What to know before you vote on November 4
I remember the first time I voted as a new citizen living in a new town. I remember thinking how easy it would be to find the building, walk in, cast my vote, and go home. And it would have been just that easy if I had been prepared. First you have to know that in my small community, there are three precincts. The community is farmland, township, and village. My husband calls us the village people so I guess we live in the village. Rule number one: If you are going to vote, know your precinct number and where the voting booths are stationed. I first went to the wrong precinct and was redirected to another. I arrived, strung my way through the line, showed my ID and, you guessed it – wrong again. Since the voting stations are all within a couple blocks of each other, I figured – three times the charm, right? So I went to location three where they checked my ID, gave me a blank stare, and sent me back to the precinct I first went to. Seems they had reorganized and my address fell within the ‘redrawn’ lines of the precinct. Now all those shenanigans were funny compared to what I learned about going out to vote in an election without all the important facts.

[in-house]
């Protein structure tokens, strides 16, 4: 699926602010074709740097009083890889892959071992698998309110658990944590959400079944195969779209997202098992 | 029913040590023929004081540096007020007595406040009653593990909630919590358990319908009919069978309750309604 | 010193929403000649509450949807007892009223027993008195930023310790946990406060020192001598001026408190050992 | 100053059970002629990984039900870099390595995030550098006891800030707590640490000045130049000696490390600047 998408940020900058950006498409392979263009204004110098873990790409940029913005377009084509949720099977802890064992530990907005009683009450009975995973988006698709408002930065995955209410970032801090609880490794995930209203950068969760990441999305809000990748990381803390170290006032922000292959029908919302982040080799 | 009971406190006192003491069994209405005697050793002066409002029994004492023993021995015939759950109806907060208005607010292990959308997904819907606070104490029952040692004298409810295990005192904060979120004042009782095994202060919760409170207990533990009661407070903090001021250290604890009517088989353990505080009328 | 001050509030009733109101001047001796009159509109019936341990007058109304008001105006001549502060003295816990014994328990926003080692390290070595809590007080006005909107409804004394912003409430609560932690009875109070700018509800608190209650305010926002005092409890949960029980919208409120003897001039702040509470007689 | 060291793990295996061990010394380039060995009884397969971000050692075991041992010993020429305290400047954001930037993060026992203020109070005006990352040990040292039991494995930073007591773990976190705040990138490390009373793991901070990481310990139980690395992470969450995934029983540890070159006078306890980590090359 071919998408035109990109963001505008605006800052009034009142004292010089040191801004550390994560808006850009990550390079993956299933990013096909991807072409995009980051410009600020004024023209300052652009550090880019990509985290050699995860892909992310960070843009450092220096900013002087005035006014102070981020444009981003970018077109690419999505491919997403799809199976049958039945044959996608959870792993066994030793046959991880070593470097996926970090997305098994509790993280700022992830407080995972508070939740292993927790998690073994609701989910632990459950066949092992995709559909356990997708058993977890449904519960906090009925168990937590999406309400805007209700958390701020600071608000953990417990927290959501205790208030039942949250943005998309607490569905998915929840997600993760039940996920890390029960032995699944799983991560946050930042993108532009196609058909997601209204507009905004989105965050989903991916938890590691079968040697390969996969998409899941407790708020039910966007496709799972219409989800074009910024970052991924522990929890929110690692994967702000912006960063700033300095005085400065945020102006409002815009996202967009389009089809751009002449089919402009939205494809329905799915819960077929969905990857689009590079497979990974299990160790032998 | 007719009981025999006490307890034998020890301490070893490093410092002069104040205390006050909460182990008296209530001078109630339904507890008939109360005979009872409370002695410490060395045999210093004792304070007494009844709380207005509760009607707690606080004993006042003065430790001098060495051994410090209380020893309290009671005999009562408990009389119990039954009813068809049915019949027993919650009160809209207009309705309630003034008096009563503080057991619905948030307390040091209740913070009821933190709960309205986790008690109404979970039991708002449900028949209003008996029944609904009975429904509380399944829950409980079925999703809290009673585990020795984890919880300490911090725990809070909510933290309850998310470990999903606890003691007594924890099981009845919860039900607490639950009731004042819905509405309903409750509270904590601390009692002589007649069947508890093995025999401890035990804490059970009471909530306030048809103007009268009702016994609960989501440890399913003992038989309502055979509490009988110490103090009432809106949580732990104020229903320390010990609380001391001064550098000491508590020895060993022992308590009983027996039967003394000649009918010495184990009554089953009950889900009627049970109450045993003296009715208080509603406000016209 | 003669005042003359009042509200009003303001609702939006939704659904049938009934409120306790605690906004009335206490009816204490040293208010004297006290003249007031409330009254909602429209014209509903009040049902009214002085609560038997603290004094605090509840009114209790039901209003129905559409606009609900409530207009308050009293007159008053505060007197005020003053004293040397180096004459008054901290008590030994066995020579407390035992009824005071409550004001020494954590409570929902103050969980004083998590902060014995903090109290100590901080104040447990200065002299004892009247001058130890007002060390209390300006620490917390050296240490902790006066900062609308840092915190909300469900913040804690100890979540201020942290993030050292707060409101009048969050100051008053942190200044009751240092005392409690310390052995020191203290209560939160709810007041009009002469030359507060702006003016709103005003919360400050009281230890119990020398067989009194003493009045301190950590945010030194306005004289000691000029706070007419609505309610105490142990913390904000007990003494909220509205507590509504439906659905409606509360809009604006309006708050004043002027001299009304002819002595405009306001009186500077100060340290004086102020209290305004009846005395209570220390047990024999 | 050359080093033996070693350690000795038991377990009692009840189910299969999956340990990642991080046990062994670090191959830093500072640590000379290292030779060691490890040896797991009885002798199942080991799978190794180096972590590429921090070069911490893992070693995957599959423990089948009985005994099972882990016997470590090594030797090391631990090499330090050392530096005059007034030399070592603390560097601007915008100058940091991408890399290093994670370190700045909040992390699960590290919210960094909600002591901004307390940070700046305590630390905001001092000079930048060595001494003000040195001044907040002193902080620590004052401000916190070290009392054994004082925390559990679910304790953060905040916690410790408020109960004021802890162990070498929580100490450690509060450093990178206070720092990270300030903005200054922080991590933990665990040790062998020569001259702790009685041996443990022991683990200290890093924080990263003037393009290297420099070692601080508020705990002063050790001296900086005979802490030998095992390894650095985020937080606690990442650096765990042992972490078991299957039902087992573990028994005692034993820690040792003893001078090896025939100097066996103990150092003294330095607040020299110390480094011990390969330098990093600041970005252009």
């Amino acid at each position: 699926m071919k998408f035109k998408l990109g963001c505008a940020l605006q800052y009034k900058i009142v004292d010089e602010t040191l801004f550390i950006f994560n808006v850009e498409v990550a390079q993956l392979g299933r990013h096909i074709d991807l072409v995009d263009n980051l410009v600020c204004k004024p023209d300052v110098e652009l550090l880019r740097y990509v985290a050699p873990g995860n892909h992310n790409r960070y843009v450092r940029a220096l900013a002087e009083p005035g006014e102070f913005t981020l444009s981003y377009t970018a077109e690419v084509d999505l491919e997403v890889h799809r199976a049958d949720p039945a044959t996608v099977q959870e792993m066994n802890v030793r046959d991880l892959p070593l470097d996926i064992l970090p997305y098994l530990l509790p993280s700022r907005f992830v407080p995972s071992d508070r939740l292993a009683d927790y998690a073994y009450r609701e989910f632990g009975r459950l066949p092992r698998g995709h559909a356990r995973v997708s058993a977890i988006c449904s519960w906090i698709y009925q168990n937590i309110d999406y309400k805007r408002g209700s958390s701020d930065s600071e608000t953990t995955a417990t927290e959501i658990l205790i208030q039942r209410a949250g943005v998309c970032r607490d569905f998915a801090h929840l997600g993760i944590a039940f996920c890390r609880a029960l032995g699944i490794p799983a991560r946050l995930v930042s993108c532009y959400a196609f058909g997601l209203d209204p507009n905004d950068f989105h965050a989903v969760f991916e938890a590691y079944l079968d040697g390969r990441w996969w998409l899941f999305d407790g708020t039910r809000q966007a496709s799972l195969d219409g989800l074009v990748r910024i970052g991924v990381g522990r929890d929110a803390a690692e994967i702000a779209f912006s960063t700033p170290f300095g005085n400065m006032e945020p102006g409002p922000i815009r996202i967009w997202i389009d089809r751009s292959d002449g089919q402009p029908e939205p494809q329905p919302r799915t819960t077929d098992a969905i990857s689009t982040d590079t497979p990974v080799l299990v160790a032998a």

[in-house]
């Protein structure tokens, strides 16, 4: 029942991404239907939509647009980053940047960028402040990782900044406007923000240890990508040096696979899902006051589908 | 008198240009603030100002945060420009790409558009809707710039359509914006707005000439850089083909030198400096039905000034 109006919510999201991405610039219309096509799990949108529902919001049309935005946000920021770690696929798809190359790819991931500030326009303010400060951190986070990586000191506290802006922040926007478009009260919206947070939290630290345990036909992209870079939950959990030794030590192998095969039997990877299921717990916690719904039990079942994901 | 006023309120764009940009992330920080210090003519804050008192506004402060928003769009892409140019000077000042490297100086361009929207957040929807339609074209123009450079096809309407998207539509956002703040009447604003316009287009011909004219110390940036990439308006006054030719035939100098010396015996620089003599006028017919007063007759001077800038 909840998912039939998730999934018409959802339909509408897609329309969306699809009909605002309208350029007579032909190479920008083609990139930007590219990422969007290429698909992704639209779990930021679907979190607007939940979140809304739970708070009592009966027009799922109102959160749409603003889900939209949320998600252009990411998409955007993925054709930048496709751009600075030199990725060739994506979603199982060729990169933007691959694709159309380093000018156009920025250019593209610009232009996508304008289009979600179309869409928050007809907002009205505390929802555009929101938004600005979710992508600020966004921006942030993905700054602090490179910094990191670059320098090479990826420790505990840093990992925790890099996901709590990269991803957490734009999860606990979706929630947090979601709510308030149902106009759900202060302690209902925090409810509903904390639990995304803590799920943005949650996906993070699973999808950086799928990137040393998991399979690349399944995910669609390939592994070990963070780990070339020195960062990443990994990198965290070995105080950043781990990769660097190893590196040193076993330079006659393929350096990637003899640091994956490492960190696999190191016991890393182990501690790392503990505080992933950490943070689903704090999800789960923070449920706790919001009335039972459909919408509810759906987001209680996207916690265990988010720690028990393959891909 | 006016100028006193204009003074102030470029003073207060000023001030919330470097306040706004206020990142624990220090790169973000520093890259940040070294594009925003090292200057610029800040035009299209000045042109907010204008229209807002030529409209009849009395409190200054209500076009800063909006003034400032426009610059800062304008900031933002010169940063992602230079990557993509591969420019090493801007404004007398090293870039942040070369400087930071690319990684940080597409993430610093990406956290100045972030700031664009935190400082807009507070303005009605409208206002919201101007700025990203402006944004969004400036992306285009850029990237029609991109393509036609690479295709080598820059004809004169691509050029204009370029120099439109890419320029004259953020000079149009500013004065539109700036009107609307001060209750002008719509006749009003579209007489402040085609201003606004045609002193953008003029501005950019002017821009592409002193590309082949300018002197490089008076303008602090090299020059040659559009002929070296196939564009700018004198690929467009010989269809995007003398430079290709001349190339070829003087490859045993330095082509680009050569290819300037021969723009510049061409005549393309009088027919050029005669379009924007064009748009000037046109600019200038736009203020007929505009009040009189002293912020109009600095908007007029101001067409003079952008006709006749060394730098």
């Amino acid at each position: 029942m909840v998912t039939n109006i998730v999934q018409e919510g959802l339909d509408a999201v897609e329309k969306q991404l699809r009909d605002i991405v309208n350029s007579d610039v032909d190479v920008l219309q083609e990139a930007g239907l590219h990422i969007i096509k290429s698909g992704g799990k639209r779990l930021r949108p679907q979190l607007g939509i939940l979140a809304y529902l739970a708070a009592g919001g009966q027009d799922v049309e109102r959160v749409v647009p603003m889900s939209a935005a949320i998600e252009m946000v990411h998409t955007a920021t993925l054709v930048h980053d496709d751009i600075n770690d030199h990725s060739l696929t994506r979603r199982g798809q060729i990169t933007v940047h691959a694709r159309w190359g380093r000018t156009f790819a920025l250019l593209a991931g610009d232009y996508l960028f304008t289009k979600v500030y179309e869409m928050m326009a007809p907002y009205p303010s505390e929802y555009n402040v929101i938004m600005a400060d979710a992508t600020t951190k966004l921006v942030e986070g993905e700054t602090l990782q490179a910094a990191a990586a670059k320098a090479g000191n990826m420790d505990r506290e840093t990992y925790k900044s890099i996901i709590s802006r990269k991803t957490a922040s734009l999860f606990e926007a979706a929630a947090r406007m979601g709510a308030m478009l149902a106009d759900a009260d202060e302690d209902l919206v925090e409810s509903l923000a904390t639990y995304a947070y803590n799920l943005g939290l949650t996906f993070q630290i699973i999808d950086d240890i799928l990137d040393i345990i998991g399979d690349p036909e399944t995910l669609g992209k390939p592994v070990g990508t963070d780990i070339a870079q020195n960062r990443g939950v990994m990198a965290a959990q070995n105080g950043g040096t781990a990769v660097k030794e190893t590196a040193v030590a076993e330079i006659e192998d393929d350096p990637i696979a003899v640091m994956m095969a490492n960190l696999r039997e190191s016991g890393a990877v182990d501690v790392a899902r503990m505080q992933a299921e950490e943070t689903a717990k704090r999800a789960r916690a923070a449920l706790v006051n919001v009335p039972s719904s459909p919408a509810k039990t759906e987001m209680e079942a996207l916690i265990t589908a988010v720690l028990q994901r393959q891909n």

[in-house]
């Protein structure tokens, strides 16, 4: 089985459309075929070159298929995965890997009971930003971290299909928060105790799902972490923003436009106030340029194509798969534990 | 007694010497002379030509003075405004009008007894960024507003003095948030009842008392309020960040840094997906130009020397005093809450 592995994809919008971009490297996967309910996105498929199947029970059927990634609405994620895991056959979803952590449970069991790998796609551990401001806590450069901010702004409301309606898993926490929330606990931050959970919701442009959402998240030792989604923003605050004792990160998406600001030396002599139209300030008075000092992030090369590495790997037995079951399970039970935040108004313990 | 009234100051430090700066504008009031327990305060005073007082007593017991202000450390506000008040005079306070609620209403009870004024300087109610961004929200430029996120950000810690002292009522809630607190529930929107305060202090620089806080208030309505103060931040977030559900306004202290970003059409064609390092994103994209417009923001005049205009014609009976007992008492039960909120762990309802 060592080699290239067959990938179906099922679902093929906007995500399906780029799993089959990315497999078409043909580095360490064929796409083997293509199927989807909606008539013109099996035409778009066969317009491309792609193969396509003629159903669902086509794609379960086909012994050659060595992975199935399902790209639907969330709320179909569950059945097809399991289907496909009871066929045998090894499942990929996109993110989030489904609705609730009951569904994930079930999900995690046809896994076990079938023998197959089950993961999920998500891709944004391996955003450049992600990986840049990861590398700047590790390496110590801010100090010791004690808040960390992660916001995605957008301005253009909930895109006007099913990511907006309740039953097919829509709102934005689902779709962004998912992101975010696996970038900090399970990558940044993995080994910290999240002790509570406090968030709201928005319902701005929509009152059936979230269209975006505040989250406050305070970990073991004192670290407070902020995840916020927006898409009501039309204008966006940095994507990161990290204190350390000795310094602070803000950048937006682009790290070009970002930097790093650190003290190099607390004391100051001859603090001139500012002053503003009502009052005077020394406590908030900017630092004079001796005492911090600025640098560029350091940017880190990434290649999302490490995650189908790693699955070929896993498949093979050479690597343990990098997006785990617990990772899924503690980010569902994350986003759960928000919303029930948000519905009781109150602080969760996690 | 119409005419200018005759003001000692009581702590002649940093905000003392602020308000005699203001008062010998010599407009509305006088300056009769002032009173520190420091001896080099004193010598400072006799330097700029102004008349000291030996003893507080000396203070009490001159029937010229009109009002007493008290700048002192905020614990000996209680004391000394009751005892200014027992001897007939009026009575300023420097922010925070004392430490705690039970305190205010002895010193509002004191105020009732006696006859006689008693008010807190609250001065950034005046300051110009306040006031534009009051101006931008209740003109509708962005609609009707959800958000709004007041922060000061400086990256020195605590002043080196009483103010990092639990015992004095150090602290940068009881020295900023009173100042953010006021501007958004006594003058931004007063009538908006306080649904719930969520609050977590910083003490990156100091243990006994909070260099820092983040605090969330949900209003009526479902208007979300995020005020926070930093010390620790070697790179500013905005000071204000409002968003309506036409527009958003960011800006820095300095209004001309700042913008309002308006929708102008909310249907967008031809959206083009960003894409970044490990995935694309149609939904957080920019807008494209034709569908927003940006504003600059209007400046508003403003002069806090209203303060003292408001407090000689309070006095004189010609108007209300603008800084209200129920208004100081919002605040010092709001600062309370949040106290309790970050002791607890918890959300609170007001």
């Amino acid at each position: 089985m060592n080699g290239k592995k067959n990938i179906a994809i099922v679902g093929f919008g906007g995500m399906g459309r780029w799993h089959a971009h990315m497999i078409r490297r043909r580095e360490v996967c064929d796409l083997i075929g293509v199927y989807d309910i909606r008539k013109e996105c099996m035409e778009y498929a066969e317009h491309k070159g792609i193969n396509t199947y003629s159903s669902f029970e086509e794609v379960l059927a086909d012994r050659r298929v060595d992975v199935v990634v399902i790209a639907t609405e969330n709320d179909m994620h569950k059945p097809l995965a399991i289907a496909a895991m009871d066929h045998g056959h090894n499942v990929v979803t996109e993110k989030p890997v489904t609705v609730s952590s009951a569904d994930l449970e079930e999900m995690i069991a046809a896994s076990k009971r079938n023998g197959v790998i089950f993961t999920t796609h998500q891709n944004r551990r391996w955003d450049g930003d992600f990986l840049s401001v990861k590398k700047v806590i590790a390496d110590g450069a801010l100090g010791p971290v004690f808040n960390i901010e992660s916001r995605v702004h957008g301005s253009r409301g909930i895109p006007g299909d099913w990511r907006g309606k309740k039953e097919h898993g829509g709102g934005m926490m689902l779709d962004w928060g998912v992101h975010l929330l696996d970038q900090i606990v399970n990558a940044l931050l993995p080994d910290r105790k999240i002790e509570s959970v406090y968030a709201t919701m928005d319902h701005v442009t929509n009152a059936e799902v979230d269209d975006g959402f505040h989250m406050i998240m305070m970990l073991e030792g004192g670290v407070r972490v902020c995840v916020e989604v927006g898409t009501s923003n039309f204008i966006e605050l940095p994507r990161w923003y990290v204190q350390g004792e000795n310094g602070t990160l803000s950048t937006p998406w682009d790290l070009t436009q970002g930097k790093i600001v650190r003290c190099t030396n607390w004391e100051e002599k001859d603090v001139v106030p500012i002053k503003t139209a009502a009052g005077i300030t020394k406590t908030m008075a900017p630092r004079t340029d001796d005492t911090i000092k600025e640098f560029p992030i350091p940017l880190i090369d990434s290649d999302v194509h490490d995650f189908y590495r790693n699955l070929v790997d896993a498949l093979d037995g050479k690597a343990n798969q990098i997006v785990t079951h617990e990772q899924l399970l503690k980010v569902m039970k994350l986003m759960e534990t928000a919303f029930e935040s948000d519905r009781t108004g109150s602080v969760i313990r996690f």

Rule number two: Know who and what you’re voting for. I try to be a knowledgeable voter. I make a list of names and proposals I will vote for when I get into a booth. If I don’t know enough about the candidate’s stand on issues important to me, I don’t vote. Because I was new to the area, some of the names on the ballots were unknown to me. Some of the proposals were community-centric and I didn’t know about them either. My evening at the election wasn’t a total loss because I was able to cast my vote for a few candidates, but it taught me a lesson on preparedness.
In one week, November 4th marks the date of our National election. This article asks How well do you know your candidates? and prompts some good questions. How you answer them today might indicate the need to dive into some research before next Tuesday arrives. Hint: TV Commercials are not a reliable database for researching the facts.